The danger of Single Narrative My Mandinka brother Natta, started by reminding me of the old Mandinka adage: “Kumo fore nyaa yeh kumo tinyaa leh” but conveniently fall short of completing this beautiful adage: Barri Kumo fanang fore nyaa yeh kumo dedaa leh!
You see, I love culture and tradition because as my grandparents used to tell us they help one develop a broad perspective of society.
However, I’m not too sure when last did my brother visit our “deeply conservative society” to help him draw inspirations relevant to my article that he couldn’t use in “unmasking Mbenga”. I must admit, I’ve never heard of this brother and I need not to, but I have learned not to allow my biases to drive my conclusions. So I did my research on him. I watched his YouTube videos, and his attack on people critical of the new political dispensation. Finally after reading his “unmasking Mbenga” under – Kairo’s related articles to mine – I should confess; that though I was repulsed by his deceitfulness vis-à-vis our “deeply conservative society” notwithstanding, I honestly admire his chutzpah. As if that wasn’t enough to convince me about who the brother is holding brief for, sadly juxtaposed with his video https://youtu.be/eACsB3r-JWc counter 5.20 to 5.40 – makes my clarion call for serious attitudinal change a distant dream. Ah, wait a minute!! Did I hear “cynical and motives in that video”? This reminds me of the famous French philosopher Voltaire, who once said, “Judge a man by his questions, rather than by his answers” and I will let the readers be the judge of the objectivity in us devoid of single narrative in our articles as demonstrated by Kemo Kinteh who has no dog in this fight.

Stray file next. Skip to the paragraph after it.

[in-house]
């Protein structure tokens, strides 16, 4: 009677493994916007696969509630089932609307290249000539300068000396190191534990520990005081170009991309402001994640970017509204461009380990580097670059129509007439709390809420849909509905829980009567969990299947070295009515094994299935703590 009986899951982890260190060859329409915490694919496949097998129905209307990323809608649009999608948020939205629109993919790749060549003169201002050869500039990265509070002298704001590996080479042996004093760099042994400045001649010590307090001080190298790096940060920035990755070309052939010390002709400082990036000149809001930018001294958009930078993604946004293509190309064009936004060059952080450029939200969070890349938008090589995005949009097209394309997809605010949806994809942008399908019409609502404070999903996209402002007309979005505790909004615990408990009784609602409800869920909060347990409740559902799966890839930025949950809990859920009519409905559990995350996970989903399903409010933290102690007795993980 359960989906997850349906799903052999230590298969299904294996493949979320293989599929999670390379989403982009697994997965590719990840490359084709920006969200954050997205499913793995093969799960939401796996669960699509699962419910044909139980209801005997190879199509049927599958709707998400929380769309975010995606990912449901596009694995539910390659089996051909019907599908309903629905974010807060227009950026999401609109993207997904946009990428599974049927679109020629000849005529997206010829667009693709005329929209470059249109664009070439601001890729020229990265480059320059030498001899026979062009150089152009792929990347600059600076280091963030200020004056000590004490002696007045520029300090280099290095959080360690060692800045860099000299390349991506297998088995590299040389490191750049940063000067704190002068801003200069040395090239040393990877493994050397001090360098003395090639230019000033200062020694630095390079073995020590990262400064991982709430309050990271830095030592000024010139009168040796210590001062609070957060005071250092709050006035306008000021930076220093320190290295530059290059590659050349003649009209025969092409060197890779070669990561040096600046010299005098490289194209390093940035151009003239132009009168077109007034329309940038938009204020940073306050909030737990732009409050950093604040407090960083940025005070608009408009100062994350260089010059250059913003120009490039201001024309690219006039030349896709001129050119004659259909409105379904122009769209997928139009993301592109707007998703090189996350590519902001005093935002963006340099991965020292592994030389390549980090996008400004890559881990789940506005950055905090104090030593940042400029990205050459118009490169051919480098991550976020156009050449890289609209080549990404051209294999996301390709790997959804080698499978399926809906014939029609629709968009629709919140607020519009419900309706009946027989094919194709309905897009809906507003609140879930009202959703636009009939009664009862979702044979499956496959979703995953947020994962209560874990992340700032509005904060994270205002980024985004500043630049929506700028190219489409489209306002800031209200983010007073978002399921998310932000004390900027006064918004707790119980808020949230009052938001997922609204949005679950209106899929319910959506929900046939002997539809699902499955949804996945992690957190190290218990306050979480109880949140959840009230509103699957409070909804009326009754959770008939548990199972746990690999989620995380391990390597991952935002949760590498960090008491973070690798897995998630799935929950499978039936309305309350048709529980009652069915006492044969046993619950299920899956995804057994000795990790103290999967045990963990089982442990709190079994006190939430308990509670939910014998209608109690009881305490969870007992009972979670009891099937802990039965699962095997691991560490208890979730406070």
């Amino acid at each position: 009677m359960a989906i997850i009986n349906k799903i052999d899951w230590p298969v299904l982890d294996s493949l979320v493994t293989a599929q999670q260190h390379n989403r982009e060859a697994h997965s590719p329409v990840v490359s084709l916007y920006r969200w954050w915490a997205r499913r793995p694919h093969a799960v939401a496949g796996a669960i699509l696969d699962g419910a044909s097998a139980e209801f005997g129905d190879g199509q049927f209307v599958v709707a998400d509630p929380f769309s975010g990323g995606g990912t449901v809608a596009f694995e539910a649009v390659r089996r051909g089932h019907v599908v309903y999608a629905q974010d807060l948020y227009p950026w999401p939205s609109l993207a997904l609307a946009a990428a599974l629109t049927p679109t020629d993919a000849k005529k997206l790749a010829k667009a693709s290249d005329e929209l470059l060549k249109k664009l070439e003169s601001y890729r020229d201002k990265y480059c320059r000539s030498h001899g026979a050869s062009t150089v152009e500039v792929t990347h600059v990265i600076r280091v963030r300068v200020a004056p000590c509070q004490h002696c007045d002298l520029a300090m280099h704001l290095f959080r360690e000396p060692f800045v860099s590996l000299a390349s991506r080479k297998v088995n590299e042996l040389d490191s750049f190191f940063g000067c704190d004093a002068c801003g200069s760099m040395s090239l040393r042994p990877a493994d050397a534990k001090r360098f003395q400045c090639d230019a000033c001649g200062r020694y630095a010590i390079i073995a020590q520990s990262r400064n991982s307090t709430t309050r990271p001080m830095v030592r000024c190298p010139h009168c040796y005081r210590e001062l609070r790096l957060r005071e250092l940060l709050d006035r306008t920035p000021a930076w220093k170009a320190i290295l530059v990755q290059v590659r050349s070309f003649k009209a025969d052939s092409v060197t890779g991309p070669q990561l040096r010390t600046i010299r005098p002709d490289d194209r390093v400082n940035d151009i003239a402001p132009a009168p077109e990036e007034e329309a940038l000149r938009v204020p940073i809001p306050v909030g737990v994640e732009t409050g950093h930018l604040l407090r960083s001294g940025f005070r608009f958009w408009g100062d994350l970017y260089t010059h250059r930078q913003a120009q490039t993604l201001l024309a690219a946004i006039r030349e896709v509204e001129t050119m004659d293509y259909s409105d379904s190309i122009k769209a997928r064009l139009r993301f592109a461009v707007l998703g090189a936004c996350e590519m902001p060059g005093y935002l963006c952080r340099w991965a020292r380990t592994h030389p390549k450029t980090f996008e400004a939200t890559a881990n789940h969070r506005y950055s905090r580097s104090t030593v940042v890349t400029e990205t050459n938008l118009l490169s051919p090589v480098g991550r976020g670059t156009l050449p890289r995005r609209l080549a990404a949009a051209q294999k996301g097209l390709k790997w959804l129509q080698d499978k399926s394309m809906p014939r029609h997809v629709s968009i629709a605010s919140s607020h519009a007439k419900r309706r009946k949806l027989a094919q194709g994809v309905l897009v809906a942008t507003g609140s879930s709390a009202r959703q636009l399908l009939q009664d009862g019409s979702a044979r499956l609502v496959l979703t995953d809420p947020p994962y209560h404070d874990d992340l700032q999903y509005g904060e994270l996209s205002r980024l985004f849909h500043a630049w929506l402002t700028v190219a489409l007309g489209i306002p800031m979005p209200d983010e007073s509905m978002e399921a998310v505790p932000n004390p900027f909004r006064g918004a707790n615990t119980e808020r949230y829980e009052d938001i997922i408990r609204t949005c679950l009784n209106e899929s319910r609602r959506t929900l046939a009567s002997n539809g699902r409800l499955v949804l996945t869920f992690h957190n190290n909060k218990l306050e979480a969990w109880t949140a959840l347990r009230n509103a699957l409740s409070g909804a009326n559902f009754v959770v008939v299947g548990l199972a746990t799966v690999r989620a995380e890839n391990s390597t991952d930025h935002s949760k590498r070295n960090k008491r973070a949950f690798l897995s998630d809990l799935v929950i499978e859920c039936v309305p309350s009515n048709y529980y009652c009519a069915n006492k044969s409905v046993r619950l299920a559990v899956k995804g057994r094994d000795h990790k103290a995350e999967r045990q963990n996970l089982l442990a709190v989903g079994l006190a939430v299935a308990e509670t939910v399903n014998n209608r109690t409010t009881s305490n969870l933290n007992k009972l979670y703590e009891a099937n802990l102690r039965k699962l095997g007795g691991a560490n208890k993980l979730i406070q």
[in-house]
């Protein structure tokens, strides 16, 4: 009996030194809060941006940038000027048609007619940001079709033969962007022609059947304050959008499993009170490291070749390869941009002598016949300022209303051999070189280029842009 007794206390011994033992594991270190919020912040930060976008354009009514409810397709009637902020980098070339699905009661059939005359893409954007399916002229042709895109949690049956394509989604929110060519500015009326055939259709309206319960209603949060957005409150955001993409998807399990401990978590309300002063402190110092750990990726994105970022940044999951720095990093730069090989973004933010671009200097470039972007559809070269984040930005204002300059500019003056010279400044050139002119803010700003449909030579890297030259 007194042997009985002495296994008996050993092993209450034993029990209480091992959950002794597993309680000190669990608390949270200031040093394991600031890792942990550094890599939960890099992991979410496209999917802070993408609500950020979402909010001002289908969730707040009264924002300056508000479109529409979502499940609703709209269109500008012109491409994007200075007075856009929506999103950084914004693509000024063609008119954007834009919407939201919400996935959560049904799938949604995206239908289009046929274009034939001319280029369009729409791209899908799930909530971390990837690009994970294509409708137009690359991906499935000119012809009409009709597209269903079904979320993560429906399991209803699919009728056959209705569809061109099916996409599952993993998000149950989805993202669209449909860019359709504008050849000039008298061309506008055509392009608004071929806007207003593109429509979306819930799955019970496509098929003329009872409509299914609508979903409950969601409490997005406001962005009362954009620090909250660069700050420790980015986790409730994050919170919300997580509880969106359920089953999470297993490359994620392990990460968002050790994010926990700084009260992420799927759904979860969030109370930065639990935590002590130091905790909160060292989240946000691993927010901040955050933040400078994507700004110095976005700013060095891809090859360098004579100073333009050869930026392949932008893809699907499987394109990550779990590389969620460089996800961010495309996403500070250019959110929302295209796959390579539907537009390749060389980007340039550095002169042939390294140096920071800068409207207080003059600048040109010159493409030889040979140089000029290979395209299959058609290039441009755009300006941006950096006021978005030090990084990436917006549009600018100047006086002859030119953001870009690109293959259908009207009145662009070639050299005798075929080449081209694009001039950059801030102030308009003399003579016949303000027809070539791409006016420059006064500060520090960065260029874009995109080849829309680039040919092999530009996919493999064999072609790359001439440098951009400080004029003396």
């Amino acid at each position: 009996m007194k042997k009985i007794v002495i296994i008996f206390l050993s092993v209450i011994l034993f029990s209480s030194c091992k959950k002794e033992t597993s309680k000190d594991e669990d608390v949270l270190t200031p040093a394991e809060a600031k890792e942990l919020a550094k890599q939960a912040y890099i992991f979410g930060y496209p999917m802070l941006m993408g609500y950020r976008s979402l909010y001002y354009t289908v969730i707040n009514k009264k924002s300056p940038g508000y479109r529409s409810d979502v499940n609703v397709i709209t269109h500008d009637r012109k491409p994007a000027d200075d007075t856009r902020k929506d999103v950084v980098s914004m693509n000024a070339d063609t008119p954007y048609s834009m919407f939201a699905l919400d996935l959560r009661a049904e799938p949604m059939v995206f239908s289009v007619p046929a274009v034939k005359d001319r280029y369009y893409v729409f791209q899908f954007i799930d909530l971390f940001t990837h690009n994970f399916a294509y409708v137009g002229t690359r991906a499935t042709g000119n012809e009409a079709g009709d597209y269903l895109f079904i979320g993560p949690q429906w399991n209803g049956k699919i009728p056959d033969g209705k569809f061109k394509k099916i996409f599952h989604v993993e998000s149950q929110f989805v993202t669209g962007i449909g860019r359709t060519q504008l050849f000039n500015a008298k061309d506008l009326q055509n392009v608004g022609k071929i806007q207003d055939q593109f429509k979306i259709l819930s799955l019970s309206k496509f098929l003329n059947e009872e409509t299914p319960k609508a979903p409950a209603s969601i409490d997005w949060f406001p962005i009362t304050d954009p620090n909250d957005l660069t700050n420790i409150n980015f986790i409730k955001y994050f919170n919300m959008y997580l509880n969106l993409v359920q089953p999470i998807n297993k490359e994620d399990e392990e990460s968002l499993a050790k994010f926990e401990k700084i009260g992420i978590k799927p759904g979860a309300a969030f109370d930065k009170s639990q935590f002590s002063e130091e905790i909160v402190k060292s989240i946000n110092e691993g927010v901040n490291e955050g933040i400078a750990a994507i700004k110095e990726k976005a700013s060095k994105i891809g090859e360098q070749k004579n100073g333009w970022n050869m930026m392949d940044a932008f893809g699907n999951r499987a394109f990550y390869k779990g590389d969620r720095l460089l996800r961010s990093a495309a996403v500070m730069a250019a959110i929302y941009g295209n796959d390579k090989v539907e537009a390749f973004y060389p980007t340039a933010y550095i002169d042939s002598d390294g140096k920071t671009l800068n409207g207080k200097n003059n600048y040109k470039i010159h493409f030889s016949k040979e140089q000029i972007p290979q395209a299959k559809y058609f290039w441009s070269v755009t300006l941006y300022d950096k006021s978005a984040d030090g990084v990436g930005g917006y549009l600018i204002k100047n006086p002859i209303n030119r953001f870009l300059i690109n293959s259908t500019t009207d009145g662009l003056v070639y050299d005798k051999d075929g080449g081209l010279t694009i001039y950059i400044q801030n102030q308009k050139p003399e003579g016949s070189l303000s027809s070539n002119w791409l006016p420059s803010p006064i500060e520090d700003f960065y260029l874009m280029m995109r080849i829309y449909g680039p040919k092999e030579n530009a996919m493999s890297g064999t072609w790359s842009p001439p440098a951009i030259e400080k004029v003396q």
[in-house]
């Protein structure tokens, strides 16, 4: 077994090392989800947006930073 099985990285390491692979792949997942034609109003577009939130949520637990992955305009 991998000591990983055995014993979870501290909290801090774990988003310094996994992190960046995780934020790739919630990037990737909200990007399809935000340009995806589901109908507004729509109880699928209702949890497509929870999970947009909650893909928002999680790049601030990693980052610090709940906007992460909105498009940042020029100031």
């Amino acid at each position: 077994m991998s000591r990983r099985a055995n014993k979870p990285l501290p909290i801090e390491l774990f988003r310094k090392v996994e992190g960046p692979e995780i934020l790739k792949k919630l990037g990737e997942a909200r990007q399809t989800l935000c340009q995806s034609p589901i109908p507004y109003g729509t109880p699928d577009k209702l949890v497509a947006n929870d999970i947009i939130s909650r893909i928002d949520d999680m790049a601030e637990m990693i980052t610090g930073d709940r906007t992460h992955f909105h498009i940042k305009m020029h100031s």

In my article, I argued that ”There will be no New Gambia if the regime change gained is not complimented by serious attitudinal change” and in his desperate attempt to “expose” my cynicism, he cried, “How much more cynical can one’s take be of the ‘New Gambia’? Others are hopeful and if they dismiss such cynicism it is because they hope for better days than has obtained in the past”. Wow, hope is a wonderful thing but didn’t they say prayer without action is superstition? I went further to say “This has nothing to do whatsoever with Barrow the person but everything to do with our Gambian society” with behaviours that have destroyed Jawara, turned Jammeh into a demigod and set to undermine Barrow’s legacy. Now, did I name names from the Barrow or Jawara camp? No! But surely I’ve called out lots of names from the Jammeh camp. Surprisingly, I did not hear my objective brother coming to the defence of the likes of Seedy Njie, Bakary Marong, Rambo, Fabakary Tombong Jatta, Yankuba Colley et el, but instead he was quick to brandish his list of names marvelling with superlative evidence of facts to prove theirs was “frankly civic duty” responsibility to The Gambia. I wonder what Seedy Njie and the rest will say when asked of their role during Jammeh’s reign. I’m sure they will say theirs was civic disobedience! Seriously Natta, it is this type of apologist politics that has kept Jammeh long in power and by extension the Gambia in its current state. When will we start to be just and fair? And raise above this nonsensical political patronage! Oops my bad. Wasn’t I reminded by my Mandinka brother that “Kumo fore nyaa yeh kumo tinyaa leh”? But hey, to tell you the truth, I have neither the time nor patience for such tiptoeing on issues of national interest.